Learning through Laughter

Bob Owen, Humorist

I’ll never live to be old enough to be as super cool, or as stylish, as Dad.  (By, the way, I suspect that statement will never usher forth from the mouths of my boys.  However, I can occasionally be stylish.)

Dad was one of those people who would quietly enter a room and know everyone, and they would seek him out.  Because he was powerful?  I’m not sure whether he was powerful or not.  I never thought of him that way.  But, people enjoyed him.  He laughed.  He joked.  He respected and liked people.  Bingo!

He did it all. As I grew older, Dad would softly say something that would set me laughing hysterically, gasping for air, and always wanting more.  Dad could wear a coat and tie in 90-degree weather and always look crisp and fresh.  Dad could always calm my fears, whether I was a kid at home, or later when I was at home with my kids. 

He was pretty cool.  But, when I think of his “coolness,” I go back in my memory to one particular talent he had that I personally have not seen duplicated.   It is now a “lost art.” It was something he exhibited at the dining room table during holidays.  We were a fairly casual family at home, except in our dining room.  When we were in the dining room, we were expected to be on our finest behavior – and to look the part.  We would NOT come to the dining room table in jeans or t-shirts or sweats.  Dad wore a long sleeve white shirt and tie. Even on the weekends.  Even after he retired.  What WAS he thinking?  We all dressed “nicely” when we ate in the dining room.

On Thanksgiving Day, after everyone was seated at the table, Mom brought out the beautifully baked turkey on a silver platter and sat it in front of Dad.  He went around the table and asked each person what part of the turkey they would like.  Then he sliced the meat right there at the table.   He didn’t care if there were four people or 12.  No one began eating until everyone was served.  We didn’t starve either.  I knew as a child I would carry on that tradition.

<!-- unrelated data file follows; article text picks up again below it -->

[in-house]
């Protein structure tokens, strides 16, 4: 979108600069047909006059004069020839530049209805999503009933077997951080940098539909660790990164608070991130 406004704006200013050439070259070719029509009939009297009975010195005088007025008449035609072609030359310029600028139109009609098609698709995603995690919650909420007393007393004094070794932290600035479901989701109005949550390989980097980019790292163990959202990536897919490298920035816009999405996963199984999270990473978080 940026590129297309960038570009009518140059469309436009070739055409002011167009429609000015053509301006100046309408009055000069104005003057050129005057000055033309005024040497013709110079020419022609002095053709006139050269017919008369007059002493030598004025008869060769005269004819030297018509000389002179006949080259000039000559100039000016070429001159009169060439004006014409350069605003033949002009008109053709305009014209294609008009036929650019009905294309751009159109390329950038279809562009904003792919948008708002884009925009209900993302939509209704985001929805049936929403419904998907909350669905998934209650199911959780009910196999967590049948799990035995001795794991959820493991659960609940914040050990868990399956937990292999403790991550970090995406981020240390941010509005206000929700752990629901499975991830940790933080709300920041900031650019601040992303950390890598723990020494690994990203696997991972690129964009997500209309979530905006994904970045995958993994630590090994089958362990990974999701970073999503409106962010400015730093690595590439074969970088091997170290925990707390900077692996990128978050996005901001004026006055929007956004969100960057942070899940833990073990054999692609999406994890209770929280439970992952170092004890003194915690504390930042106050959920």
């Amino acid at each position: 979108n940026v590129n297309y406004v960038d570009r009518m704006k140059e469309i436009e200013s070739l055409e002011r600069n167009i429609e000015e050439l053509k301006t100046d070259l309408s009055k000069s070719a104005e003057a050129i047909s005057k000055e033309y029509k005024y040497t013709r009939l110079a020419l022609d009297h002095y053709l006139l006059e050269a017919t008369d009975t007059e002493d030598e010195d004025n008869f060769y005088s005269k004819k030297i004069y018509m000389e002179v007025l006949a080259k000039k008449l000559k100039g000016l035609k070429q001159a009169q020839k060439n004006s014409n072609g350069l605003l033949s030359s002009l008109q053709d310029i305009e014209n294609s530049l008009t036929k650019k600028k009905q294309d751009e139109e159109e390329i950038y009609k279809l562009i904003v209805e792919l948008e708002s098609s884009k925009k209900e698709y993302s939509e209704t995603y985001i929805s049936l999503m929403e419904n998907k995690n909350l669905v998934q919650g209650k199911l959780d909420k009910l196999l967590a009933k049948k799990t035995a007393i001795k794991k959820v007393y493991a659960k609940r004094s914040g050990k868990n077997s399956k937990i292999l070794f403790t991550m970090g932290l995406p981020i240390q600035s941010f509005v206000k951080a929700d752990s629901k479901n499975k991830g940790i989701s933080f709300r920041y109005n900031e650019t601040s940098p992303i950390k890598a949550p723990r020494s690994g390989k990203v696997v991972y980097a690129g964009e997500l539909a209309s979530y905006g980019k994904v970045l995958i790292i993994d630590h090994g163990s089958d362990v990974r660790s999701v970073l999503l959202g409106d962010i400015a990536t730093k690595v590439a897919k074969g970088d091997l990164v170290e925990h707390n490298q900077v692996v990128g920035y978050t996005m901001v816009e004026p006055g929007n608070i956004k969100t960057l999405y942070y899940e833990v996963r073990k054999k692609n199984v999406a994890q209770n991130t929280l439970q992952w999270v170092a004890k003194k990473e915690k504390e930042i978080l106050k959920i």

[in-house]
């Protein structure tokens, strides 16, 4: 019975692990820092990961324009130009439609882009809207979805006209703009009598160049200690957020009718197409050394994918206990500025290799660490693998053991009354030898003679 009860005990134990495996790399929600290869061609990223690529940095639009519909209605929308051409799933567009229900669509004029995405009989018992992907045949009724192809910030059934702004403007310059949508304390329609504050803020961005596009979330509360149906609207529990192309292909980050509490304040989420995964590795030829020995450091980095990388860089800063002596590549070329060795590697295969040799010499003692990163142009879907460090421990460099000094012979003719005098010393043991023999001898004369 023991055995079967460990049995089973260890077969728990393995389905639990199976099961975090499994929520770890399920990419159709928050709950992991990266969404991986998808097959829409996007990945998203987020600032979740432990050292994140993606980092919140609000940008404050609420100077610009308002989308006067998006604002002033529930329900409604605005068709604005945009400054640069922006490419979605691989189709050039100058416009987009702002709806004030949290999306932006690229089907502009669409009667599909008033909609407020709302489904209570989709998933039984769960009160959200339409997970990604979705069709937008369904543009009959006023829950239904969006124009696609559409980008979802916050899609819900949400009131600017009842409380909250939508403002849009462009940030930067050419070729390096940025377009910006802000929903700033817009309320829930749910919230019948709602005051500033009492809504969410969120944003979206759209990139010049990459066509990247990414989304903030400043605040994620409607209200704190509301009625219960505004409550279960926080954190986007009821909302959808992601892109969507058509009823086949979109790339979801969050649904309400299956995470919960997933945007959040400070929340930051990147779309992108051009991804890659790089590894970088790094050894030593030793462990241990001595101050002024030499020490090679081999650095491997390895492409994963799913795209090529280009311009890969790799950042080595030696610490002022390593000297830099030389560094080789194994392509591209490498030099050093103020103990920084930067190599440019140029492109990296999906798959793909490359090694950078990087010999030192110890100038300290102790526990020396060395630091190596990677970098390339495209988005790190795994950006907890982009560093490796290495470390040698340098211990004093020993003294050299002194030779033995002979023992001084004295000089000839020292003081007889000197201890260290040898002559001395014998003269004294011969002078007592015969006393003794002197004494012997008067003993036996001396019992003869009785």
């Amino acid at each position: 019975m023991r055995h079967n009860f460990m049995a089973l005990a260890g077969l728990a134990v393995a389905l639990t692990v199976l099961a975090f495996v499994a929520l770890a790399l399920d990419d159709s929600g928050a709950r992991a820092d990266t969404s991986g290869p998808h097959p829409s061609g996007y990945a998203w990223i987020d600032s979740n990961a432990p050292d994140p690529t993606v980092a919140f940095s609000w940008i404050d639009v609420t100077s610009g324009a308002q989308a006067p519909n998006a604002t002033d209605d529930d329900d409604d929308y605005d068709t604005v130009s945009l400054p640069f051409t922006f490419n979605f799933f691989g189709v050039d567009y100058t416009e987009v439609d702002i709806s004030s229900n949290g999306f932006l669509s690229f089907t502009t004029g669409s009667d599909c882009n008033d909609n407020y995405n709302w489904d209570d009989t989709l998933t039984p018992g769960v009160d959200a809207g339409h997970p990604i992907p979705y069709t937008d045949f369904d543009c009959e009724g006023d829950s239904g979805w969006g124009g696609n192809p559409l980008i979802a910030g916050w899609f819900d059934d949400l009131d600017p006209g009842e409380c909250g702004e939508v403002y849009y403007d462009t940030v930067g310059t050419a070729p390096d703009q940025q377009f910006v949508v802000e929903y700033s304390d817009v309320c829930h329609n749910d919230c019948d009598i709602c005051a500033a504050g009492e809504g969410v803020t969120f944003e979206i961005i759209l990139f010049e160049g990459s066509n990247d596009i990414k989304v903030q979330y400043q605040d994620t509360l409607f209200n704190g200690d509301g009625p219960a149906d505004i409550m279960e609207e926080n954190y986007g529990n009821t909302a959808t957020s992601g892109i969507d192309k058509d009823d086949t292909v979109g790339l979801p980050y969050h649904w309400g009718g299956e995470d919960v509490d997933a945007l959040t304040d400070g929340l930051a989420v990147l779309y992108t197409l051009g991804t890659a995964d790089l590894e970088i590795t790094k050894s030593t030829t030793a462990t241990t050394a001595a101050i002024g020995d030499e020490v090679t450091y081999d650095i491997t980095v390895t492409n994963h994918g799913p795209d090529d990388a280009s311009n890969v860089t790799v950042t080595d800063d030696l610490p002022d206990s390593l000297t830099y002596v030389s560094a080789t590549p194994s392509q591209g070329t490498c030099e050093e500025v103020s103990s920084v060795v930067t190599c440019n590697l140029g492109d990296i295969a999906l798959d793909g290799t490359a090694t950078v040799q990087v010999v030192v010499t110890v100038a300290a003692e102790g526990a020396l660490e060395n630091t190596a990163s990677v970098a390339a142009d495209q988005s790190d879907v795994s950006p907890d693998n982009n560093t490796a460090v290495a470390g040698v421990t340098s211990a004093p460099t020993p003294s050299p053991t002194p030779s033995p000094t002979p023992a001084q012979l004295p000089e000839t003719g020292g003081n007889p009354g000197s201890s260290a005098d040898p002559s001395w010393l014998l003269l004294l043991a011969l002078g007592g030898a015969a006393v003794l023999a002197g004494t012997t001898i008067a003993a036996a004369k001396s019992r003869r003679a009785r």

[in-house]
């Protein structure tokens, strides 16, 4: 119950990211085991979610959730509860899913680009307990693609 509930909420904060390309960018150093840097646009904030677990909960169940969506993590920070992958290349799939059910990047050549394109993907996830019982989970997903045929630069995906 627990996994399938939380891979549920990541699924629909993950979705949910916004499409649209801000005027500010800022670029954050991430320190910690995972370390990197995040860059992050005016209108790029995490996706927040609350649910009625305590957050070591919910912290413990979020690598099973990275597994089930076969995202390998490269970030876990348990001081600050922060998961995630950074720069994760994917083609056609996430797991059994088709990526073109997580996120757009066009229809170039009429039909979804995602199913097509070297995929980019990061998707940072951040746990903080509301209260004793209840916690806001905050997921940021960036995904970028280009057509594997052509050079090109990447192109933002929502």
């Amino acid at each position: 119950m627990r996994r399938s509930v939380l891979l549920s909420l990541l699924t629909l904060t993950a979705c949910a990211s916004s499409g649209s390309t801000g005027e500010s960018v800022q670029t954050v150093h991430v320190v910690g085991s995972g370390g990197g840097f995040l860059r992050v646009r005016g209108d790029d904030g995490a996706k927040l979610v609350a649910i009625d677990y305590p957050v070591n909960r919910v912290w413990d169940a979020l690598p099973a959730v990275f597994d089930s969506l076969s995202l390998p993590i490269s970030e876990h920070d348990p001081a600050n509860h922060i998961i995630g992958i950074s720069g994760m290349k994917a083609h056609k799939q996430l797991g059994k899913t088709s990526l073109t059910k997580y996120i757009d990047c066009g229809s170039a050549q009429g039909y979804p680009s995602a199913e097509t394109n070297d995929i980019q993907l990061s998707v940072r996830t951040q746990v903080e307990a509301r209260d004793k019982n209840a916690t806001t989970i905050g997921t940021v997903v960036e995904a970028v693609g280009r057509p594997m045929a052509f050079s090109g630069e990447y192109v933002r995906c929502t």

Years later, Mom and Dad were at our house for Thanksgiving. I was so excited. It was my time to return the favor and carve the turkey for Dad.  I was wearing a dress shirt and tie.  Brenda brought out the beautifully baked turkey and set it and the silver tray in front of me.  I took the meat orders and began to carve the turkey, all the time engaging in small talk with our family. 

The fact that the first drumstick landed on the carpet and was consumed instantly by Katie, our dalmation, was not the defining moment.  The culmination came when the entire turkey slipped out from under my knife, skidded across the table, and landed smack dab in Dad’s lap. 

He calmly stood up, put the turkey back on the tray, and said politely, "Yes, I’ll be glad to carve the turkey, since you insist."

Date of Blog Story: 
February 21, 2008

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